I work in DC and have a limited number of places to eat lunch in the particular neighborhood surrounding my office, minus sit-down restaurants. But no one has time for that. So every time something new opens up that isn’t a Subway, we all make a beeline for it. Yesterday I was doing a search for a new sandwich shop called Devon & Blakely (which turned out to be delightful, btw) and found a review for the D&B in NYC. The review was written by someone by the name of Mr. Hipster.
This guy could not be more self-righteous if he tried. Apparently, he is the expert in all things books, movies, music and food. To my dismay, there is no comment section for me to publicly call him a tool. He probably did this on purpose. I can see this guy pretty clearly in my mind. Flannel shirt (over an obscure band t-shirt,) jeans that are way too tight with some ridiculous looking mustache walking around trying to prove that he is more hip than you. I used to love the stache. The manly Tom Selleck. Not the skinny child molester look that has become so popular now that even that look is overdone. Anyway, Mr. Hipster, show yourself.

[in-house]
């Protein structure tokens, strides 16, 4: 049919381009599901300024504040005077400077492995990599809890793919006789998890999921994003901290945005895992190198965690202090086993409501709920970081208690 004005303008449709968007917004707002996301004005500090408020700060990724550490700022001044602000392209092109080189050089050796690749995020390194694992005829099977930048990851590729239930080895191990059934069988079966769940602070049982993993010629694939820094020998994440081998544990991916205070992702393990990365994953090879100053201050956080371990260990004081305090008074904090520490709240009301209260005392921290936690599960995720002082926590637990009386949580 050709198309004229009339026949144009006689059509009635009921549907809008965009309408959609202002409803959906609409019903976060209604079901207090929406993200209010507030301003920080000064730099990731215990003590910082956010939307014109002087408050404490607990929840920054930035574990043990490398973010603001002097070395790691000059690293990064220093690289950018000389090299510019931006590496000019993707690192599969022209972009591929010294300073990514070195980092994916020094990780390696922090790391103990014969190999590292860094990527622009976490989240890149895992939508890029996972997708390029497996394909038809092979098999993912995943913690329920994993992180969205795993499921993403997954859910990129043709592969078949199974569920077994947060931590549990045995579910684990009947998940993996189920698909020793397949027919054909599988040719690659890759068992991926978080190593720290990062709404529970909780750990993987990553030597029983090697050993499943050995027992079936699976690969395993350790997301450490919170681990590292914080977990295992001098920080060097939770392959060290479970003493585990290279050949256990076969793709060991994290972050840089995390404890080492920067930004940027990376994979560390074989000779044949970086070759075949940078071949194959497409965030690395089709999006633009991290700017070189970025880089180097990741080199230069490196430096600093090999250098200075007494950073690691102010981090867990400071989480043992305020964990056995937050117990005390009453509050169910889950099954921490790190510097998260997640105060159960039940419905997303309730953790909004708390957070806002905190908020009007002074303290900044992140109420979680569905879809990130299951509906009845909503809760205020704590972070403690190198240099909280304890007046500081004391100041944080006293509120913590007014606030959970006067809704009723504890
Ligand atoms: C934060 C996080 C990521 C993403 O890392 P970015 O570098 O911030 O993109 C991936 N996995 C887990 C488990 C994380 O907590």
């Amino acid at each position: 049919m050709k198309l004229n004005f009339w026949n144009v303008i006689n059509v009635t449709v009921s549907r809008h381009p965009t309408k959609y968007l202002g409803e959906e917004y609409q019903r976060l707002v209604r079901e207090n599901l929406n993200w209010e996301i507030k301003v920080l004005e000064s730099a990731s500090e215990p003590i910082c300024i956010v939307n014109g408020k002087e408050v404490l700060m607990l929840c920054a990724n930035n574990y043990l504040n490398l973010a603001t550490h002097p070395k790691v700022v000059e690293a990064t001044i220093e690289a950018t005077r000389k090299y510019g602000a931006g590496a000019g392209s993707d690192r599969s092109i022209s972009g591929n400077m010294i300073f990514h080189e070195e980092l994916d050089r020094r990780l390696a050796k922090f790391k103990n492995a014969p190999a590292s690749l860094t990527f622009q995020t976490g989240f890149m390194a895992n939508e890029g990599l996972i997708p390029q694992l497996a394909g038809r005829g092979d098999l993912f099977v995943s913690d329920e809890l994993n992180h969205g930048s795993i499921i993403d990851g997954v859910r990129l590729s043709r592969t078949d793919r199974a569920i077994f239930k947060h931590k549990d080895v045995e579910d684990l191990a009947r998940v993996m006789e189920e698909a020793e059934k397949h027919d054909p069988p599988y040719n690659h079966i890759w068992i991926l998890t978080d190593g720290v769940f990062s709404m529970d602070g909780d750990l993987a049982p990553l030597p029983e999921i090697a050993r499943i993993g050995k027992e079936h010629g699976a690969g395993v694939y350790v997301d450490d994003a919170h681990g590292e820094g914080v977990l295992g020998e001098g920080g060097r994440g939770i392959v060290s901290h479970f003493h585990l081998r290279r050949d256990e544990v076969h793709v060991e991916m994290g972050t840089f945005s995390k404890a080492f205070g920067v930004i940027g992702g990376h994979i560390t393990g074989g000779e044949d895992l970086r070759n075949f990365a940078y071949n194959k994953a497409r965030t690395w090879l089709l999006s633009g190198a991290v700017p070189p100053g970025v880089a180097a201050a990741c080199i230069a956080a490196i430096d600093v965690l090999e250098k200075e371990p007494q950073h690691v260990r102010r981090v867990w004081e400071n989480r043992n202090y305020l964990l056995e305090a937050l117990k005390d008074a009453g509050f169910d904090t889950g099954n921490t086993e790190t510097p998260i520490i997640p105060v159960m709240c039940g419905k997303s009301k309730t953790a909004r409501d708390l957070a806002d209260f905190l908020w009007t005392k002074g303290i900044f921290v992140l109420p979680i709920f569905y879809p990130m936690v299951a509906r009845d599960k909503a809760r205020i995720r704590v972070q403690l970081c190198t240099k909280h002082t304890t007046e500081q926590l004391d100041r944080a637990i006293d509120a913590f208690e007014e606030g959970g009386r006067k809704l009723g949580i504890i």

Let’s read one of his album reviews together, shall we?
The Hold Steady
Heaven is Whenever
This is one of those bands that I think I always liked conceptually more than I liked in practice. I was a big fan of Craig Finn’s old band, Lifter Puller. Those dudes were drunken nutjobs fronted by a dude who seemed to actually go out of his way to be annoying. They were Les Savy Fav’s drunken bar band hillbilly cousins. The Hold Steady has become something else–a real band. This album, especially, feels like someone watched over them in a studio twiggling knobs and shaving the rough edges. Funny then, that this sounds the most generic and formulaic bar-bandy and dated of their recent albums (see “The Smidge”). Granted, I do like the opening song, “The Sweet Part of the City,” which couldn’t sound more like a beer-soaked country, bar band ditty (despite its excellent production). Maybe it’s a matter of finding that balance somewhere between the chugging mid-90s alt band and the twang that seems to suit them better as an aging rock band settling into their post-party days–somehow more reflective and less in the midst of a party that’s passed them by. It’s not to say I couldn’t listen to Finn sing his twisting narratives all day long, but while he’s dialed down the similes and wordplay that used to dominate his songwriting, now he’s settled into a bit of a formula that unfortunately shows off the musical limitations of his band.
Now, who can tell me what he is really saying?
*For the record, I think The Hold Steady is a shitty band and I have been unfortunate enough to see them live more than once and I was unhappy both times.